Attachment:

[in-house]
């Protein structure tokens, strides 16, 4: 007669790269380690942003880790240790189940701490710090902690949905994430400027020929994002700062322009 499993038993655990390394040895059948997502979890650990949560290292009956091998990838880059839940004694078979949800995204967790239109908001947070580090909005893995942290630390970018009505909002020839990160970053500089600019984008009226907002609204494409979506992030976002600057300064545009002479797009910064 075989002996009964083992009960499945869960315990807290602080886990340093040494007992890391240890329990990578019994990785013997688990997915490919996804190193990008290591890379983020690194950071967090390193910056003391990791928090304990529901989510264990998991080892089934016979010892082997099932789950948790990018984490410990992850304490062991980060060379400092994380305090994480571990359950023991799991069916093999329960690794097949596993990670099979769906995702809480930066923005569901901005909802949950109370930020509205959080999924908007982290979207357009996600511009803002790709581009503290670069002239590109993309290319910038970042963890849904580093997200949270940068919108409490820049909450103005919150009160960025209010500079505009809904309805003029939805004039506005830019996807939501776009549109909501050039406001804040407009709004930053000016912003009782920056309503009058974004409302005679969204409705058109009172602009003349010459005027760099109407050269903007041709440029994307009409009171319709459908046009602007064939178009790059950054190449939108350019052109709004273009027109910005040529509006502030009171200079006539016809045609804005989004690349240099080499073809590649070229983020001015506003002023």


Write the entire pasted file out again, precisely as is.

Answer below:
[in-house]
């Protein structure tokens, strides 16, 4: 007669790269380690942003880790240790189940701490710090902690949905994430400027020929994002700062322009 499993038993655990390394040895059948997502979890650990949560290292009956091998990838880059839940004694078979949800995204967790239109908001947070580090909005893995942290630390970018009505909002020839990160970053500089600019984008009226907002609204494409979506992030976002600057300064545009002479797009910064 075989002996009964083992009960499945869960315990807290602080886990340093040494007992890391240890329990990578019994990785013997688990997915490919996804190193990008290591890379983020690194950071967090390193910056003391990791928090304990529901989510264990998991080892089934016979010892082997099932789950948790990018984490410990992850304490062991980060060379400092994380305090994480571990359950023991799991069916093999329960690794097949596993990670099979769906995702809480930066923005569901901005909802949950109370930020509205959080999924908007982290979207357009996600511009803002790709581009503290670069002239590109993309290319910038970042963890849904580093997200949270940068919108409490820049909450103005919150009160960025209010500079505009809904309805003029939805004039506005830019996807939501776009549109909501050039406001804040407009709004930053000016912003009782920056309503009058974004409302005679969204409705058109009172602009003349010459005027760099109407050269903007041709440029994307009409009171319709459908046009602007064939178009790059950054190449939108350019052109709004273009027109910005040529509006502030009171200079006539016809045609804005989004690349240099080499073809590649070229983020001015506003002023």